COUNTY COUNCIL TBNANCIES NUTS TO CRACK. "I have always held that the State should prove itself a model landlord."—Lord Carrington, Castle Broughton, Aug. 9, 1906. So much for the pleasant theory; now for the unpleasant facts. They are taken from the last Report of the Board of Agriculture. -Lord Carrington's Department, Cd. 5180. 1. Farms leased by the County Council, and sub- let. The report gives figures in two cases, which are instructive. BROOMHILL FARM, NOTTS. 116 acres. Leased by the County Council at E150 per annum. or about 26s. an acre. Sublet to six tenants at i.208 15s. Od., about 36s. an acre. The report does not say that the Council has done anything for this. Therefore, this 10s. an acre goes in cost of manage- ment. WEST STOBSWOOD FARM, NORTHUMBER- LAND. 257 acres. Leased by the Council at JB116 rent, about 9s. an ,.SuHet \° tenants at a total rent of 6d" a,boufc 18s" an acre- Th Council has £ 231 14s. 6d., about 18s. an acre. The Council has borrow this money at 3i per cent., which would represent, say, £ 65 in interest. Rent and interest, i therefore, costs the Council JB181 a year. What becomes of the other £50, which represents some- thing over 4s. an acre? It goes in management charts,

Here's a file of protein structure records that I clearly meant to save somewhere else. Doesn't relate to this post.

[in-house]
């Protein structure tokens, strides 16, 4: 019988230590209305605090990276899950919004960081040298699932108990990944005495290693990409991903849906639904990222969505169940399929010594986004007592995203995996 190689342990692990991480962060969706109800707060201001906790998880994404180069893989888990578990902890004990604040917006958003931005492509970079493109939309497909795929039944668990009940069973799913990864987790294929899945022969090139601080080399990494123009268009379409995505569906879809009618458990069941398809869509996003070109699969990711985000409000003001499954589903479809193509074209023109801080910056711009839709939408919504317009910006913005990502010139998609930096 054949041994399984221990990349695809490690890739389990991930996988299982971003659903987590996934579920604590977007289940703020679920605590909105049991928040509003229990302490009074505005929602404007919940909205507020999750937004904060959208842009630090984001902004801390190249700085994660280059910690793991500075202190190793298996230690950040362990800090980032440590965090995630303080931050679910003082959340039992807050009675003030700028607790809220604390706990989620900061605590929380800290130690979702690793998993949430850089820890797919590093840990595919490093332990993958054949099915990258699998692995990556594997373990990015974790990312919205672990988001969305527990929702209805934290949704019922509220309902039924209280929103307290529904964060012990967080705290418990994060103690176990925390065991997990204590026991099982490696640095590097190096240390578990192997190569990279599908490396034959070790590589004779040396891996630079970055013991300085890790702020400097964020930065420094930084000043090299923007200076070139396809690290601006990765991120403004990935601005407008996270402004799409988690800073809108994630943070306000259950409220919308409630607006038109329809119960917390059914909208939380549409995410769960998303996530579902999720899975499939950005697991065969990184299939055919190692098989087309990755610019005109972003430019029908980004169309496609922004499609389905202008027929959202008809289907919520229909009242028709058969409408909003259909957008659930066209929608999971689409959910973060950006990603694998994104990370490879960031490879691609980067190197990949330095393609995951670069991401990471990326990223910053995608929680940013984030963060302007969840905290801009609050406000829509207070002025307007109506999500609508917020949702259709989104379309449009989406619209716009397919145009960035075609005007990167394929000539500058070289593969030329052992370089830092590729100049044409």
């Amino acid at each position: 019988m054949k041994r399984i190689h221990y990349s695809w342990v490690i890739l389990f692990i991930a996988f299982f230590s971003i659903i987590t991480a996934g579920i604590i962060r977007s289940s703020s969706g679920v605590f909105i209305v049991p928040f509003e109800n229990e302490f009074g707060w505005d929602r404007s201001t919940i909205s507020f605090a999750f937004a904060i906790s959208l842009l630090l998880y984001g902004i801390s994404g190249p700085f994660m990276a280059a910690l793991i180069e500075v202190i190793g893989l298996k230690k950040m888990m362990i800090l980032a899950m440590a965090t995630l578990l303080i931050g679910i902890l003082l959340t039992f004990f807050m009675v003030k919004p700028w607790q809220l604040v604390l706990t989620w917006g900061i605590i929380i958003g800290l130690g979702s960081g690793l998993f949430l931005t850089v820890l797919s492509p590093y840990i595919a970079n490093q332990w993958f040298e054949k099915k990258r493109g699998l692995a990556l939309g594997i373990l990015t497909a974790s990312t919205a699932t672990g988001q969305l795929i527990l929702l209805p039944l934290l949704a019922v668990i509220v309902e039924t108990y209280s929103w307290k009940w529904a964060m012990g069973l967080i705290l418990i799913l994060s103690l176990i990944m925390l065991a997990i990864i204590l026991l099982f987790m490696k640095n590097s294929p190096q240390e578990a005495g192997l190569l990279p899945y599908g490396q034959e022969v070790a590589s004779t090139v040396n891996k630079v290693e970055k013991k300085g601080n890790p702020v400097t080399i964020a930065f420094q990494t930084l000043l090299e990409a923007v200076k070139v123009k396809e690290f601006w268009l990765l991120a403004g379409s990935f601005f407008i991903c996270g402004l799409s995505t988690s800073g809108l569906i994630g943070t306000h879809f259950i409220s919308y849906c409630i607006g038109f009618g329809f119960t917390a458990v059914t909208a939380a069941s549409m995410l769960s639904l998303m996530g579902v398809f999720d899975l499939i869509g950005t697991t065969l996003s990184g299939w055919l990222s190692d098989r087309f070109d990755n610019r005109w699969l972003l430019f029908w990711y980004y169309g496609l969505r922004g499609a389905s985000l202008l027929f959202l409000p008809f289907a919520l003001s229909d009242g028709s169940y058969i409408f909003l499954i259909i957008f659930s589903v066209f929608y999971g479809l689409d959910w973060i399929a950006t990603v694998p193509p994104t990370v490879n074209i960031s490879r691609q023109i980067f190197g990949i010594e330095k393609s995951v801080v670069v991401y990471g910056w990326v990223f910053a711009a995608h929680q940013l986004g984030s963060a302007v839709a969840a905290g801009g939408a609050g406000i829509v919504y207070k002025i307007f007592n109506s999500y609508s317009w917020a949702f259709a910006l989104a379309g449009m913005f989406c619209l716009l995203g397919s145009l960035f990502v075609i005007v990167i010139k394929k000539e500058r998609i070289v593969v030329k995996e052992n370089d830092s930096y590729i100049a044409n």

CWMGORSE LITERARY A,b DATING S.OdIETY.-The fort- nightly meeting of tbi society was held on Monday, the 2let inst., when Messrs. p. LI. Davies and Joseph Dicks took part in %the debate, "Thai the working cla9so9 should adopt tie programme of the Young Liberal League, J
MARKET HALL (DRAPERY and MILLINERY ESTABLISHMENT), MARKET STREET, CAR MARTHE N.J. Latest Novelties IN ALL KINDS OF • v Millinery, Mantles, Mackintoshes, Imperials, Costumes, Jackets, Coats, Skirts. ".I'?".# Wool and Motor Scarfs, Furs, Hosiery, Gloves, Blouses. '.#4'4r/V"4'#d"#4'/i//#4I'.#J'J' A large Assortment of Linen and Household Goods. "4"4'?+.P4If/í*.P4r/#?4 NEW PATTERNS IN LINOLEUM AND FLOOR OILCLOTHS. Gents' Mercery and Outfitting. P.Ã'4'?"# NOTE THE ADDRESS- • LL. R £ ES JONES, Market Hall, CARMARTHEN.